We've yearned to head down to the 'Occupy Wall Street' events and show our support over the past month, for we are just as outraged and dissatisfied as many out there. We have spent many hours discussing how we can integrate new models of financing into our our venture. Our absence is not a sign that we don't care or want to support those efforts, quite the opposite, we feel our time is better spent on a protest closer to home.
Time marches on. With the change in light and temperature outdoors and with the uptick in wind and leaves out our windows it seems that winter is steadily approaching. There is a slim window of opportunity in taking advantage of the weather and getting ourselves out there in order to build community awareness, support, inspire hope, and invigorate our own main streets. We've put our heads down over the last few months and we think we're building something important here.
We spend the past two weeks in our home of the past five years, Bedford Stuyvesant, Occupying Main Street, so to speak. Our fifth wedding anniversary passed while we were gearing up for Bed Stuy Alive and then a stoop sale and neighborhood tour this past weekend. We think it was worth it. We know we made the right decision by missing the protest in Manhattan for our own community celebrations.
We have been blessed with a group of people that have popped up, seeming out of the woodwork, to jump at getting the word out on our business. We love that, because we believe that starting a business that is not just community centered but community supported is a requirement in making this world and community a better place to live and thrive. It is that thrive part that we really want to see happen. And we think its the community part that many of our financial institutions have forgotten, that is why we have arrived at the dire straights the world faces today.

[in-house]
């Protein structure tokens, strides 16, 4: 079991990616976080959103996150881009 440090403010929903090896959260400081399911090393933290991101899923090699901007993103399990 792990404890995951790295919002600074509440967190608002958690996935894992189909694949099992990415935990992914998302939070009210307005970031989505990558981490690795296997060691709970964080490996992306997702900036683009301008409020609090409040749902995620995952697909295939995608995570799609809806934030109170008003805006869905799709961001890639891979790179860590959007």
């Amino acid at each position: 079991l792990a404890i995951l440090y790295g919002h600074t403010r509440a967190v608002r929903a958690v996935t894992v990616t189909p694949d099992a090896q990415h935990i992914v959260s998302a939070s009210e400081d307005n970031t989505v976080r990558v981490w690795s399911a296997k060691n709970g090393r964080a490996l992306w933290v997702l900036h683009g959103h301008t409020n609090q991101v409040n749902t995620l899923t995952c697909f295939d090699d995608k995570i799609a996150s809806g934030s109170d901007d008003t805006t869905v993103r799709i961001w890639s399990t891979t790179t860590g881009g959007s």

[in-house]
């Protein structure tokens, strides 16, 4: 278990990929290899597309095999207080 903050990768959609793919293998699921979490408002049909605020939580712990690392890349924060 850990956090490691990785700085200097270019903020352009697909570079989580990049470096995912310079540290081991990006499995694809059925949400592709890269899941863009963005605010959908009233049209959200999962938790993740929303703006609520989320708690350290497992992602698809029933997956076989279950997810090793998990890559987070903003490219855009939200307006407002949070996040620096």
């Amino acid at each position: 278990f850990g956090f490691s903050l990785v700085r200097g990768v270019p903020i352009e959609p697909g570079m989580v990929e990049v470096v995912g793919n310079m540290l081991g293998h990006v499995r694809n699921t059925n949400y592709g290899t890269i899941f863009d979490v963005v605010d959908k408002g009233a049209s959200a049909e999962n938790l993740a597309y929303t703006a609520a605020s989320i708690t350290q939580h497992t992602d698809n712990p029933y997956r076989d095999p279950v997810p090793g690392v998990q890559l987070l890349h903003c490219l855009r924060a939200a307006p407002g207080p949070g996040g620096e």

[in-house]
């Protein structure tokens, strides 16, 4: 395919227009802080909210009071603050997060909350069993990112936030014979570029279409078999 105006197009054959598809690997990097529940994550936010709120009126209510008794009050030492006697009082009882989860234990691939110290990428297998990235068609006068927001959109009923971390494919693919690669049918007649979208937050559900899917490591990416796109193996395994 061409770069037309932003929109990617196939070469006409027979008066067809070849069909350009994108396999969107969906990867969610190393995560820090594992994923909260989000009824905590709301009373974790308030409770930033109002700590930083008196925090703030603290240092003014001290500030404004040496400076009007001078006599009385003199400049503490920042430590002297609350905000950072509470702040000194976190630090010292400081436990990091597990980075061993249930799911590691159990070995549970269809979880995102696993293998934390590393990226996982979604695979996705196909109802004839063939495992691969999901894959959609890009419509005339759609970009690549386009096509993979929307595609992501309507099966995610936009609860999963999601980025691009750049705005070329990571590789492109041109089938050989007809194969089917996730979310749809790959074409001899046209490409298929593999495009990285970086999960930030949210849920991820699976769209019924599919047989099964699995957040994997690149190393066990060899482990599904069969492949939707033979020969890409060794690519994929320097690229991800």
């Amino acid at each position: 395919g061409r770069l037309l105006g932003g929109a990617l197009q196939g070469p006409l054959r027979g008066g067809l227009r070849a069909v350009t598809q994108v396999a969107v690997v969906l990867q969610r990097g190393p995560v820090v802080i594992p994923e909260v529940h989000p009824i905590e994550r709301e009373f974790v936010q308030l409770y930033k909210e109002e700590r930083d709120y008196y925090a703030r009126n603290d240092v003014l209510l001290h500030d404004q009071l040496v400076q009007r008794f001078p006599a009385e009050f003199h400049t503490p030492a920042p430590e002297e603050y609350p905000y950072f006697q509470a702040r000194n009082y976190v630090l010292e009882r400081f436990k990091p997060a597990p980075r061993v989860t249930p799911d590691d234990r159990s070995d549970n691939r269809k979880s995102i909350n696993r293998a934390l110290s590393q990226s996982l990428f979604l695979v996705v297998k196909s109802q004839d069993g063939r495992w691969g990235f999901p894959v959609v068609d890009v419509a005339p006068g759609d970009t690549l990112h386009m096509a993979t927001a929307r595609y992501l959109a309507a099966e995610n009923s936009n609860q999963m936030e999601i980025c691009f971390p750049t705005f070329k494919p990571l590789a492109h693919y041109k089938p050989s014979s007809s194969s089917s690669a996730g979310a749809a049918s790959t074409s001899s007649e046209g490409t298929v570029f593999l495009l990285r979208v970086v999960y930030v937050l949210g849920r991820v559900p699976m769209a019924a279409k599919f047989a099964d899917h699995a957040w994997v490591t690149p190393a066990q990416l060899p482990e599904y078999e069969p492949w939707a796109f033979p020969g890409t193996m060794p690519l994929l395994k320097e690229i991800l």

So, with every decision around money, we've set a goal to tie the investment back into the community as much as possible. That is why we chose Brooklyn Cooperative Credit Union as our Business Banking partner and why we pursued a micro-loan from Accion, because in doing so we are investing in the kinds of businesses that express the social entrepreneurial values that reflect and inspire our own.
Sure, we want our business to be profitable and we want our investors to see returns unlike anything they might get from Wall Street. However, as our past few years of financial turmoil have shown us, we have to do more than build financial capital, we have to build social capital as well. The investors in our business will watch us and our staff (actual people) grow, our business ideas expand, and they will see first hand actual people being put back to work with their dollars. With our business, investment in the community, will be more than a banner thrown up by a bank on a building, more than a 5 second blurb in front of prime time TV, it'll be our staff and ourselves being secure in their health and livelihood because we love what we do and we know our community is that much better for our existence and perseverance.
For we aren't looking to create just "service" jobs at minimum wage, oft touted as 'wage-slavery', rather we are thinking bigger and looking to staff our business with owners, entrepreneurs and innovators who want a great place to work and have the support they need for their future innovations and ideas. Take ownership in what you do and you will be an owner some day. This is our protest. Making an investment directly in our community rather than waiting for Wall Street to gamble it all away while we are busy with our backs turned.
And we aren't trying to force our idea upon the neighborhood, we want it to want us here, and thus far, we have heard nothing but good things. Everyone wants to know when and where we're opening. It almost seems that everyone loves tacos and that everyone gets it. Looking at our twitter feed the past couple of months and turning the pages of the grey lady this weekend, we think it's working. The buzz of violence and crime is being diminished by the buzz of industry and vibrancy and excitement about new ventures. We are lucky to be a part of this community. We couldn't have found a better place to start a business and put up our own form of protest.
Photo by Donny Tsang